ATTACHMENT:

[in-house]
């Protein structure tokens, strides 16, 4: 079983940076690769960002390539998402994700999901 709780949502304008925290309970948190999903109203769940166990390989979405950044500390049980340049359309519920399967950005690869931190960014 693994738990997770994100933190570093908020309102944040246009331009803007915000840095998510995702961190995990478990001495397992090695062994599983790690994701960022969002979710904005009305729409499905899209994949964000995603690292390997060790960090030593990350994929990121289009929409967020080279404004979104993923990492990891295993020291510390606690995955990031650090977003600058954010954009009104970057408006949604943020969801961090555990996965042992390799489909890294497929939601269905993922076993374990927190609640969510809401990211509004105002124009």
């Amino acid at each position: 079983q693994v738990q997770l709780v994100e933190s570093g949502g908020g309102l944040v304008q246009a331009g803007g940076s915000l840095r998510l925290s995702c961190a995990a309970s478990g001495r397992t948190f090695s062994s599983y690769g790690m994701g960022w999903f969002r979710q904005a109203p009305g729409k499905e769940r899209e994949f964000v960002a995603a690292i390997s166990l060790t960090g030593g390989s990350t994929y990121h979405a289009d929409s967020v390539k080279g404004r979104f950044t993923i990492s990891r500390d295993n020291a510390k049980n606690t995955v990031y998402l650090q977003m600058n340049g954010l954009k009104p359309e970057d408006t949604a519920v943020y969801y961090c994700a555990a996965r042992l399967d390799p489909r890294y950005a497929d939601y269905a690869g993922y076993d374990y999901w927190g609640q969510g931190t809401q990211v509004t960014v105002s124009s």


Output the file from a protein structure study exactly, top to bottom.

[in-house]
């Protein structure tokens, strides 16, 4: 079983940076690769960002390539998402994700999901 709780949502304008925290309970948190999903109203769940166990390989979405950044500390049980340049359309519920399967950005690869931190960014 693994738990997770994100933190570093908020309102944040246009331009803007915000840095998510995702961190995990478990001495397992090695062994599983790690994701960022969002979710904005009305729409499905899209994949964000995603690292390997060790960090030593990350994929990121289009929409967020080279404004979104993923990492990891295993020291510390606690995955990031650090977003600058954010954009009104970057408006949604943020969801961090555990996965042992390799489909890294497929939601269905993922076993374990927190609640969510809401990211509004105002124009």
């Amino acid at each position: 079983q693994v738990q997770l709780v994100e933190s570093g949502g908020g309102l944040v304008q246009a331009g803007g940076s915000l840095r998510l925290s995702c961190a995990a309970s478990g001495r397992t948190f090695s062994s599983y690769g790690m994701g960022w999903f969002r979710q904005a109203p009305g729409k499905e769940r899209e994949f964000v960002a995603a690292i390997s166990l060790t960090g030593g390989s990350t994929y990121h979405a289009d929409s967020v390539k080279g404004r979104f950044t993923i990492s990891r500390d295993n020291a510390k049980n606690t995955v990031y998402l650090q977003m600058n340049g954010l954009k009104p359309e970057d408006t949604a519920v943020y969801y961090c994700a555990a996965r042992l399967d390799p489909r890294y950005a497929d939601y269905a690869g993922y076993d374990y999901w927190g609640q969510g931190t809401q990211v509004t960014v105002s124009s």